The real reason to buy health insurance...The "Big What-if"
I hear it almost daily..."I'm healthy - what do I need health insurance for??"
The average person lands in the hospital every seven years. Almost 50% of bankruptcies in the U.S. are the result of a sudden medical condition or accident...and believe me...they were all probably "healthy".
There is a double-edged sword in today's medical world. Improvement in medical technology and capability is unprecedented with even further developments around the corner through new genetic advancements. All this is great but as the capabilities increase so do the resulting costs. The possibility for the large medical bill is really why you need health insurance and this should be ultimately what your plan protects against.
Maximum out of Pocket
Most plans handle this Big What-if with a "maximum out-of-pocket", quite possibly the most important part of your medical plan.
It basically means, if you have a big bill (or a series of bills) when does the plan pay at 100%. Of course, this maximum applies to in-network (see Section 1 Doctor doctor) and for covered benefits. It usually applies to a calendar year, from January to December after which it is reset. Typically, the Maximum includes deductible (we'll talk about the deductible in the next section - small bills).
For a simple example...
You have a $2,250 deductible and then a 10% co-insurance up to another $500 maximum. The unforeseen "what-if", a car accident occurs with $80,000 of covered, in-network medical bills. After you have paid $2,750 (your $2,250 deductible and $500 max), then the insurance carrier will pick up the rest of the bills according to your covered benefits.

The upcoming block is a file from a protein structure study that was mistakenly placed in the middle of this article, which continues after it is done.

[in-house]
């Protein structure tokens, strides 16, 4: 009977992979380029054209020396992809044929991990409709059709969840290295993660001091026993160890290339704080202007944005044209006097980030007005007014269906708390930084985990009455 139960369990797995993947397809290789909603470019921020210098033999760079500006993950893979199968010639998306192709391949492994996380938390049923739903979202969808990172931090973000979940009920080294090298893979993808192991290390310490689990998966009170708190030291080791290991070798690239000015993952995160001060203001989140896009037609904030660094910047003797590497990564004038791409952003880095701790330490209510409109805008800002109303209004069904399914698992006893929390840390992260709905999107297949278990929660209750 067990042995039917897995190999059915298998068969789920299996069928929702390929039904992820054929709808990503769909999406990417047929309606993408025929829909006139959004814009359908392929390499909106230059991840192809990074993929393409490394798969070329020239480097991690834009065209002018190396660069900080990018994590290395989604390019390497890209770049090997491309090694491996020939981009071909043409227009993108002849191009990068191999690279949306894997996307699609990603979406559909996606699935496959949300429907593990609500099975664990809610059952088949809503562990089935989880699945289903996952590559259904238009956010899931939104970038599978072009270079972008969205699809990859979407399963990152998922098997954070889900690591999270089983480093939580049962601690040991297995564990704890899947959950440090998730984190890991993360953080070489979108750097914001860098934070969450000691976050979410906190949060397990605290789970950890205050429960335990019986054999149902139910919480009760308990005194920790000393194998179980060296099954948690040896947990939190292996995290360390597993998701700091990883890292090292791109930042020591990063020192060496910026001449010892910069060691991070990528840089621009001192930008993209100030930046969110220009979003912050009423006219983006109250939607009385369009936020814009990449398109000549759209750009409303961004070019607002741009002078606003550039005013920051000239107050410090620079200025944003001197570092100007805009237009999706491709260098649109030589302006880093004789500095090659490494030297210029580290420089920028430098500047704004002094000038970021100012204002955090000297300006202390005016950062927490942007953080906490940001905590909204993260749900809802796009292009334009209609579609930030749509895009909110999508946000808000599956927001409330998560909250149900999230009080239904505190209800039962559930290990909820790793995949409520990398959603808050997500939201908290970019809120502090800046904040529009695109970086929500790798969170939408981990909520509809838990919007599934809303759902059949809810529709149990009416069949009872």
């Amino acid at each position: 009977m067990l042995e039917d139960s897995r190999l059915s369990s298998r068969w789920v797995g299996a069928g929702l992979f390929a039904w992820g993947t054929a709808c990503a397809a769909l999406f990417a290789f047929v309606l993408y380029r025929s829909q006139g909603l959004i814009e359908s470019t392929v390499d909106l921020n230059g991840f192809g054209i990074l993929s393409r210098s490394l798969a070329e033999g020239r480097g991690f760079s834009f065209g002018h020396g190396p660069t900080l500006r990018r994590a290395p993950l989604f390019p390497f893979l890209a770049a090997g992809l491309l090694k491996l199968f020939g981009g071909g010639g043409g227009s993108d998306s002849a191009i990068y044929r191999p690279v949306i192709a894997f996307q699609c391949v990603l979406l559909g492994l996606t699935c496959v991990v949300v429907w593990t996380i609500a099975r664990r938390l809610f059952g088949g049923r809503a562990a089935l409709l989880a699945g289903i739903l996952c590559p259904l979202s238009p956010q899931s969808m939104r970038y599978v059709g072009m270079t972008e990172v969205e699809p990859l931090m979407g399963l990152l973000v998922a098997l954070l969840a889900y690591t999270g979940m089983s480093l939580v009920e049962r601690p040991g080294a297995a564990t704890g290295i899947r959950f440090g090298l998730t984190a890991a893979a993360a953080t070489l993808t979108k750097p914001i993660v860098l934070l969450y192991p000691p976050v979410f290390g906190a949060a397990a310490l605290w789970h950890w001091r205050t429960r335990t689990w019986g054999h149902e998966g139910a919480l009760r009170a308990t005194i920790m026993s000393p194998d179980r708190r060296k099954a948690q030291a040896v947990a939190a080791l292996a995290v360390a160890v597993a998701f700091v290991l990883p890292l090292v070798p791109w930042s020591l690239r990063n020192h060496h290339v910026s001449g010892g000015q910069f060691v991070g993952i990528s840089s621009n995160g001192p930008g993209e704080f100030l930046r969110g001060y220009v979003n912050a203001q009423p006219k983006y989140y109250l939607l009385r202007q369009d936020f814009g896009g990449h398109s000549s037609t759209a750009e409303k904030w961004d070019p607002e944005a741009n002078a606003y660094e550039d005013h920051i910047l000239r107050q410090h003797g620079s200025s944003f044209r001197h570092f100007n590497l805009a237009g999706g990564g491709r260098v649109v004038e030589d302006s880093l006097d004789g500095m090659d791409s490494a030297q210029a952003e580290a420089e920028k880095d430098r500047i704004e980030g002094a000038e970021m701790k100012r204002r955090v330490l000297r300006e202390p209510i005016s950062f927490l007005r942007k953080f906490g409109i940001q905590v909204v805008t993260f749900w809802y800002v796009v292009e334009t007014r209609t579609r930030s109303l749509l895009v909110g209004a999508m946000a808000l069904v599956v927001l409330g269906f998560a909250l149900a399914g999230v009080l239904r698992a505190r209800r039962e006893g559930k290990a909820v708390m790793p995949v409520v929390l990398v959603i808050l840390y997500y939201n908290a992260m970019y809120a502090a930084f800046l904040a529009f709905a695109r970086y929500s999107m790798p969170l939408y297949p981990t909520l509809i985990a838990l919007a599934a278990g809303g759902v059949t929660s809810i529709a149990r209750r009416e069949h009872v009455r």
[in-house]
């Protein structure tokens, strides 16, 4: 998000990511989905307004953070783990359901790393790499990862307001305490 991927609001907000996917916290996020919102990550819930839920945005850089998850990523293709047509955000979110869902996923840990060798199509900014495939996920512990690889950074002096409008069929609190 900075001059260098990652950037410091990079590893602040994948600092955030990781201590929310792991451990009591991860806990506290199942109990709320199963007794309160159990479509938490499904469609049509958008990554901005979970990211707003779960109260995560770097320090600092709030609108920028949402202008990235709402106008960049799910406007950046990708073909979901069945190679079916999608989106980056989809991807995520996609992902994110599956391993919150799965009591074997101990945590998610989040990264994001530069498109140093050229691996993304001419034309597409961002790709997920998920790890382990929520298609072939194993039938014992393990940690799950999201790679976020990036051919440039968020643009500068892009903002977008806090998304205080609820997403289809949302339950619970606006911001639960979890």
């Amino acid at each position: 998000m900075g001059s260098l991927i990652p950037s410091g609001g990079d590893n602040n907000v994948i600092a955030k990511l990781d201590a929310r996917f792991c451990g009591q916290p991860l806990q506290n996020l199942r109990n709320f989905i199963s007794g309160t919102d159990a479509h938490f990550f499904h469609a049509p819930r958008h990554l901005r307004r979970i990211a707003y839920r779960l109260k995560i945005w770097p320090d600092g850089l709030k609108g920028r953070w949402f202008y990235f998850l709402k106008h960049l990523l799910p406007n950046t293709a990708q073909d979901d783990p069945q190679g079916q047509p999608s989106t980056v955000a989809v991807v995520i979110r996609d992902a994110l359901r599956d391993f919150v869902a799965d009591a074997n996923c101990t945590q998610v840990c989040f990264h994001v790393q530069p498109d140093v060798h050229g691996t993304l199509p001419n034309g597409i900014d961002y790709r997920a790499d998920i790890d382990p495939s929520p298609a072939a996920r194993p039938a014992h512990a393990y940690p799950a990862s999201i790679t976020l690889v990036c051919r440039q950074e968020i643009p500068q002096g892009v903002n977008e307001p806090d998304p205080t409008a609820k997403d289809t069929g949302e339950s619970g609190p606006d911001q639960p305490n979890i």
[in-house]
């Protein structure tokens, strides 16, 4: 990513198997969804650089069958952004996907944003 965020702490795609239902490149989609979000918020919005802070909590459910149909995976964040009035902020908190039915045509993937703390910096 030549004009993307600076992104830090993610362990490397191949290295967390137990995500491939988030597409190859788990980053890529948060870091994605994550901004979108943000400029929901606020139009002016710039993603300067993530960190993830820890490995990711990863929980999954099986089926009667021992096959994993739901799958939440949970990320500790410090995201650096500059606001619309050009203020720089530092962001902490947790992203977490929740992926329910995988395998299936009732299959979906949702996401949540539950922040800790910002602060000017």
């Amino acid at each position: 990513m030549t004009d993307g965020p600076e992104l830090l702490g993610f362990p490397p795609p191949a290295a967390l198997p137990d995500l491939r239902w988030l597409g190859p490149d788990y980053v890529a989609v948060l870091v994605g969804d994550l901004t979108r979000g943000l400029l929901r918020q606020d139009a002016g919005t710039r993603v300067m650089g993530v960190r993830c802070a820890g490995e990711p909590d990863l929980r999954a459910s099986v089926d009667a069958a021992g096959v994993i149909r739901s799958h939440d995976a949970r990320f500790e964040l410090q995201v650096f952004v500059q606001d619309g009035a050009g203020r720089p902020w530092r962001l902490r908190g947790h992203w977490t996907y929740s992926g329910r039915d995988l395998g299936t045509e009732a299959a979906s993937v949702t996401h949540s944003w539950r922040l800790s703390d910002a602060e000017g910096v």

An interesting fact...
Sometimes plans have great benefits for smaller bills but the "back-end", meaning the big bill is not as good. What good is a $45 doctor office visit copay if you have to pay $5,500 for a big bill?!? Remember, this "back-end" is really why you are buying health insurance. If you are getting better benefits for the small bills...guess what...you are probably paying for it in your monthly premiums. That being said, let's look at how the plans handle the small bills.
Pennies on the nickel?? Understanding how plans treat the smaller bills from doctor visits to minor surgery... Next Page - Small bills
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